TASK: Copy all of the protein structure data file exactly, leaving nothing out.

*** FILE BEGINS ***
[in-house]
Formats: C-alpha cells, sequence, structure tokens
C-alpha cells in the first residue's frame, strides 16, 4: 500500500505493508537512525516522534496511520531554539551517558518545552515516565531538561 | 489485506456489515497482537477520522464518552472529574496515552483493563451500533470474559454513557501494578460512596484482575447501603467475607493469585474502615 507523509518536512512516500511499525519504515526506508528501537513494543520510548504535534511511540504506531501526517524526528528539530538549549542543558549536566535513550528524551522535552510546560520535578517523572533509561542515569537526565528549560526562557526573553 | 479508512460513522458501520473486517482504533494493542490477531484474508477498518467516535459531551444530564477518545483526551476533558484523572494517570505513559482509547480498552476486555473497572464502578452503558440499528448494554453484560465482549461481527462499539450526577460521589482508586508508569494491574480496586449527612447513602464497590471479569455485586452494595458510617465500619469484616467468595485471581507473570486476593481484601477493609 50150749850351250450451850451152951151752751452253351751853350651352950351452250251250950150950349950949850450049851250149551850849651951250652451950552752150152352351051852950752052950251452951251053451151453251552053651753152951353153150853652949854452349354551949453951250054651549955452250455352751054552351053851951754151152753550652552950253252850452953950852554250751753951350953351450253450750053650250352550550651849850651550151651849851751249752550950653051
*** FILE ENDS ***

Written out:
[in-house]
Formats: C-alpha cells, sequence, structure tokens
C-alpha cells in the first residue's frame, strides 16, 4: 500500500505493508537512525516522534496511520531554539551517558518545552515516565531538561 | 489485506456489515497482537477520522464518552472529574496515552483493563451500533470474559454513557501494578460512596484482575447501603467475607493469585474502615 507523509518536512512516500511499525519504515526506508528501537513494543520510548504535534511511540504506531501526517524526528528539530538549549542543558549536566535513550528524551522535552510546560520535578517523572533509561542515569537526565528549560526562557526573553 | 479508512460513522458501520473486517482504533494493542490477531484474508477498518467516535459531551444530564477518545483526551476533558484523572494517570505513559482509547480498552476486555473497572464502578452503558440499528448494554453484560465482549461481527462499539450526577460521589482508586508508569494491574480496586449527612447513602464497590471479569455485586452494595458510617465500619469484616467468595485471581507473570486476593481484601477493609 50150749850351250450451850451152951151752751452253351751853350651352950351452250251250950150950349950949850450049851250149551850849651951250652451950552752150152352351051852950752052950251452951251053451151453251552053651753152951353153150853652949854452349354551949453951250054651549955452250455352751054552351053851951754151152753550652552950253252850452953950852554250751753951350953351450253450750053650250352550550651849850651550151651849851751249752550950653051